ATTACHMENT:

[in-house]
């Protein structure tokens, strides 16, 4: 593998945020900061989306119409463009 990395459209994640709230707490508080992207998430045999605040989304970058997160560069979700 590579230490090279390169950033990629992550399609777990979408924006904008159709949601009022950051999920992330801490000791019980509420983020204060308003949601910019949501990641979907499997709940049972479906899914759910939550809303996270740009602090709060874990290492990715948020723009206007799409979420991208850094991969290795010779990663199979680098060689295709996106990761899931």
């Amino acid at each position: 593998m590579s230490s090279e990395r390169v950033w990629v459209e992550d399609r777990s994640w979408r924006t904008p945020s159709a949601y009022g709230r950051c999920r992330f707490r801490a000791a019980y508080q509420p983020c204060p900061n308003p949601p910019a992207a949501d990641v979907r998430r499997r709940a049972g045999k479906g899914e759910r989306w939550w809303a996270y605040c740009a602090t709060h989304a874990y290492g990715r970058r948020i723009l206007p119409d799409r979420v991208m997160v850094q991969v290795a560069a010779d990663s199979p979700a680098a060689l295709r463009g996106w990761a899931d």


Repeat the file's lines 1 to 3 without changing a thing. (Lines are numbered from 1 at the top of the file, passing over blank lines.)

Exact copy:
[in-house]
């Protein structure tokens, strides 16, 4: 593998945020900061989306119409463009 990395459209994640709230707490508080992207998430045999605040989304970058997160560069979700 590579230490090279390169950033990629992550399609777990979408924006904008159709949601009022950051999920992330801490000791019980509420983020204060308003949601910019949501990641979907499997709940049972479906899914759910939550809303996270740009602090709060874990290492990715948020723009206007799409979420991208850094991969290795010779990663199979680098060689295709996106990761899931």
């Amino acid at each position: 593998m590579s230490s090279e990395r390169v950033w990629v459209e992550d399609r777990s994640w979408r924006t904008p945020s159709a949601y009022g709230r950051c999920r992330f707490r801490a000791a019980y508080q509420p983020c204060p900061n308003p949601p910019a992207a949501d990641v979907r998430r499997r709940a049972g045999k479906g899914e759910r989306w939550w809303a996270y605040c740009a602090t709060h989304a874990y290492g990715r970058r948020i723009l206007p119409d799409r979420v991208m997160v850094q991969v290795a560069a010779d990663s199979p979700a680098a060689l295709r463009g996106w990761a899931d």